In sum, the recent focus of the Scottish government on community involvement could be expected to afford communities a voice regarding developments affecting their environment, and this is somewhat supported by both the new community schemes, and the anecdotal success stories. However, if communities are to make full use of environmental law to be truly empowered to protect and make decisions about their local environment, I would argue that more must be done to ensure that the legal remedies available are effective, both in their ambit and their accessibility. The limitations of judicial review perhaps justify allowing proportionality as a ground of review in environmental cases. However, it is acknowledged that environmental protection is best ensured when communities are involved from the outset, and so community engagement should be made a meaningful part of the decision-making process. The Planning Bill, as introduced, indicates an intention to enable community engagement, but the details of the mechanisms for this remain unknown. Given the overlap between planning law and environmental law, the extent to which the government is able to fulfil its rhetoric on community involvement in planning is significant due to its potential to set a precedent for the level of community empowerment across environmental law; and so the detail which will be set out in the forthcoming secondary legislation can be expected to have a significant effect on the ability of communities to effectively protect their environments.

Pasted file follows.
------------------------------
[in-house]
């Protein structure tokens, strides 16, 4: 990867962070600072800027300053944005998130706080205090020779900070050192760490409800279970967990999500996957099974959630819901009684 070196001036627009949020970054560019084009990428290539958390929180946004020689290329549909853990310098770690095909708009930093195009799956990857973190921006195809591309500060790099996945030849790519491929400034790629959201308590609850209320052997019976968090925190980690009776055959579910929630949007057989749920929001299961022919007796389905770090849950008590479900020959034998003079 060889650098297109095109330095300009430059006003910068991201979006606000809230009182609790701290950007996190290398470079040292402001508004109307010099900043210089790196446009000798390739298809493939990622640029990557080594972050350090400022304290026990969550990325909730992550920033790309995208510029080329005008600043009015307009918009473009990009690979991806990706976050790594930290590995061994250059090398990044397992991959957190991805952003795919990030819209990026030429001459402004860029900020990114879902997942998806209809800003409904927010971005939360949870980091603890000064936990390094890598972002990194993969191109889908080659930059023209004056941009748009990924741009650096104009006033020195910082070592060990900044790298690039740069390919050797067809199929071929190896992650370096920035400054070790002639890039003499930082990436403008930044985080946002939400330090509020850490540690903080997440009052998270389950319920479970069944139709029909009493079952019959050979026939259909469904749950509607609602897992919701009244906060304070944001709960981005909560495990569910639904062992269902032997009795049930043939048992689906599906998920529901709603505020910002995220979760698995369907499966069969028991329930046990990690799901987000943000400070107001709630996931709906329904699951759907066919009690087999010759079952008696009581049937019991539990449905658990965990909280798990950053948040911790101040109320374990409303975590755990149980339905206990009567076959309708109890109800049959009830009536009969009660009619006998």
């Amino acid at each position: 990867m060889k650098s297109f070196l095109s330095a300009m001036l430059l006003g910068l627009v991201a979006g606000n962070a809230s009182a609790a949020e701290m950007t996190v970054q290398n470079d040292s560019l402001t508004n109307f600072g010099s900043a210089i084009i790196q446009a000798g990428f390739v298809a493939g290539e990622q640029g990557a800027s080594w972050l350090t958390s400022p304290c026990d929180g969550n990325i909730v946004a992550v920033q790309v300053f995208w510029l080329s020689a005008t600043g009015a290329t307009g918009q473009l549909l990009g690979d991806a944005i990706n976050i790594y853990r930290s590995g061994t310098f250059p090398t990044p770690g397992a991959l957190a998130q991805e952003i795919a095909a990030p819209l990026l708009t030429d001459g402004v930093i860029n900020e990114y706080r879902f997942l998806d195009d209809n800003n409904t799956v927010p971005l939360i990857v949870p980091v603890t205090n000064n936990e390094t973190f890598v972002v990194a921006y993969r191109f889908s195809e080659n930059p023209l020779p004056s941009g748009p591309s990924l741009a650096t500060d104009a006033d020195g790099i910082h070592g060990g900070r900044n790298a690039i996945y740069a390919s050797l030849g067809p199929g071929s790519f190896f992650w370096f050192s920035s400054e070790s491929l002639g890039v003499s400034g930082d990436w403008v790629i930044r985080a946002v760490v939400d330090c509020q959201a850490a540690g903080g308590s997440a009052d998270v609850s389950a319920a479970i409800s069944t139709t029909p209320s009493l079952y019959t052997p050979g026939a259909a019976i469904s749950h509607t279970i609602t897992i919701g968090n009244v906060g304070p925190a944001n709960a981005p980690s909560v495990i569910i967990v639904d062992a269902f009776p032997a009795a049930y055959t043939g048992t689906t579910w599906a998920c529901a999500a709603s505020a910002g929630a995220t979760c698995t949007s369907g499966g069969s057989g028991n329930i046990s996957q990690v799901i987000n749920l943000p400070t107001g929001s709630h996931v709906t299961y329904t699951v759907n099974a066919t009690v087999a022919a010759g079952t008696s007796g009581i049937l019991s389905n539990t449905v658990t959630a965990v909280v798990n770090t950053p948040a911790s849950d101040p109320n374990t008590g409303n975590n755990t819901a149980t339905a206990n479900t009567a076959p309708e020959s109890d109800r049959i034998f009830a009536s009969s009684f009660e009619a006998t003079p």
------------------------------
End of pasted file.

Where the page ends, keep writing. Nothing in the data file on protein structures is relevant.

~ Rachael Miller